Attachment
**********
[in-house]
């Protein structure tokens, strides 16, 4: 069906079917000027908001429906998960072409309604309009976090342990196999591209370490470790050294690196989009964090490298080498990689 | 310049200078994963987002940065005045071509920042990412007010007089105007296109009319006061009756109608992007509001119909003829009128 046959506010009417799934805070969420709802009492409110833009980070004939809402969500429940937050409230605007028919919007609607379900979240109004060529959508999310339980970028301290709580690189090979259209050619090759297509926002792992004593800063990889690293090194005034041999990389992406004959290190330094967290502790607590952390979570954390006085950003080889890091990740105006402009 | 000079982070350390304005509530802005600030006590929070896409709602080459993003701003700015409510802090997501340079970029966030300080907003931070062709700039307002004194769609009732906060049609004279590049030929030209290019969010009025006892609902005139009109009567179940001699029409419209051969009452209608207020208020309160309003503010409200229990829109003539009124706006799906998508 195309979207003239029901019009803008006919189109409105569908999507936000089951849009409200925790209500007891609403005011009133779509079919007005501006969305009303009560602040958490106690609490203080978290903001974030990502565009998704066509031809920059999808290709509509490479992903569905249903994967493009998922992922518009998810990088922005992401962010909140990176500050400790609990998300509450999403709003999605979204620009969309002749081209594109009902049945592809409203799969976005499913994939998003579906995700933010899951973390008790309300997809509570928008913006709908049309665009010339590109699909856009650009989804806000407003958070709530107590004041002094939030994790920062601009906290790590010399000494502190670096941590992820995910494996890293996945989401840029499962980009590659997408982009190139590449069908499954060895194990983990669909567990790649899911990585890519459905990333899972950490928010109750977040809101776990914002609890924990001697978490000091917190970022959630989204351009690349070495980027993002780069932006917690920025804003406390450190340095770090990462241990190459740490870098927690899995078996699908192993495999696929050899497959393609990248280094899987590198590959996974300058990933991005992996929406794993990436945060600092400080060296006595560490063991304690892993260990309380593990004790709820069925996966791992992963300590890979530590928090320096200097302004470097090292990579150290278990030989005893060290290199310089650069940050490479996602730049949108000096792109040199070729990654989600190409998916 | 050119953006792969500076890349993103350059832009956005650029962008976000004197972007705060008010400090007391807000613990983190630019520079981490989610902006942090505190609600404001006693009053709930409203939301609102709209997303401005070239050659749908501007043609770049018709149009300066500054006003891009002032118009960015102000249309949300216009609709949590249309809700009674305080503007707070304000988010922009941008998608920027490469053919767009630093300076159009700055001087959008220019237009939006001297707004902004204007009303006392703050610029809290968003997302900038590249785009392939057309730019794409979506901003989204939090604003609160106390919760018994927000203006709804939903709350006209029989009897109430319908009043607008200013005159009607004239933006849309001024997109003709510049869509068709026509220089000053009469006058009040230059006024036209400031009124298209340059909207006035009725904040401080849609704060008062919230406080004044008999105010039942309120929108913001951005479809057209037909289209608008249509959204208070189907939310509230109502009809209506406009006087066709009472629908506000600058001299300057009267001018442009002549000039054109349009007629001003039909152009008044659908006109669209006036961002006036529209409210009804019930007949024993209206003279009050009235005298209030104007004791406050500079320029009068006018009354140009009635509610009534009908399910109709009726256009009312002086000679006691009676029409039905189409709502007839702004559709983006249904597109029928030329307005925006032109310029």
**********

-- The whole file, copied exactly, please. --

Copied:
[in-house]
């Protein structure tokens, strides 16, 4: 069906079917000027908001429906998960072409309604309009976090342990196999591209370490470790050294690196989009964090490298080498990689 | 310049200078994963987002940065005045071509920042990412007010007089105007296109009319006061009756109608992007509001119909003829009128 046959506010009417799934805070969420709802009492409110833009980070004939809402969500429940937050409230605007028919919007609607379900979240109004060529959508999310339980970028301290709580690189090979259209050619090759297509926002792992004593800063990889690293090194005034041999990389992406004959290190330094967290502790607590952390979570954390006085950003080889890091990740105006402009 | 000079982070350390304005509530802005600030006590929070896409709602080459993003701003700015409510802090997501340079970029966030300080907003931070062709700039307002004194769609009732906060049609004279590049030929030209290019969010009025006892609902005139009109009567179940001699029409419209051969009452209608207020208020309160309003503010409200229990829109003539009124706006799906998508 195309979207003239029901019009803008006919189109409105569908999507936000089951849009409200925790209500007891609403005011009133779509079919007005501006969305009303009560602040958490106690609490203080978290903001974030990502565009998704066509031809920059999808290709509509490479992903569905249903994967493009998922992922518009998810990088922005992401962010909140990176500050400790609990998300509450999403709003999605979204620009969309002749081209594109009902049945592809409203799969976005499913994939998003579906995700933010899951973390008790309300997809509570928008913006709908049309665009010339590109699909856009650009989804806000407003958070709530107590004041002094939030994790920062601009906290790590010399000494502190670096941590992820995910494996890293996945989401840029499962980009590659997408982009190139590449069908499954060895194990983990669909567990790649899911990585890519459905990333899972950490928010109750977040809101776990914002609890924990001697978490000091917190970022959630989204351009690349070495980027993002780069932006917690920025804003406390450190340095770090990462241990190459740490870098927690899995078996699908192993495999696929050899497959393609990248280094899987590198590959996974300058990933991005992996929406794993990436945060600092400080060296006595560490063991304690892993260990309380593990004790709820069925996966791992992963300590890979530590928090320096200097302004470097090292990579150290278990030989005893060290290199310089650069940050490479996602730049949108000096792109040199070729990654989600190409998916 | 050119953006792969500076890349993103350059832009956005650029962008976000004197972007705060008010400090007391807000613990983190630019520079981490989610902006942090505190609600404001006693009053709930409203939301609102709209997303401005070239050659749908501007043609770049018709149009300066500054006003891009002032118009960015102000249309949300216009609709949590249309809700009674305080503007707070304000988010922009941008998608920027490469053919767009630093300076159009700055001087959008220019237009939006001297707004902004204007009303006392703050610029809290968003997302900038590249785009392939057309730019794409979506901003989204939090604003609160106390919760018994927000203006709804939903709350006209029989009897109430319908009043607008200013005159009607004239933006849309001024997109003709510049869509068709026509220089000053009469006058009040230059006024036209400031009124298209340059909207006035009725904040401080849609704060008062919230406080004044008999105010039942309120929108913001951005479809057209037909289209608008249509959204208070189907939310509230109502009809209506406009006087066709009472629908506000600058001299300057009267001018442009002549000039054109349009007629001003039909152009008044659908006109669209006036961002006036529209409210009804019930007949024993209206003279009050009235005298209030104007004791406050500079320029009068006018009354140009009635509610009534009908399910109709009726256009009312002086000679006691009676029409039905189409709502007839702004559709983006249904597109029928030329307005925006032109310029």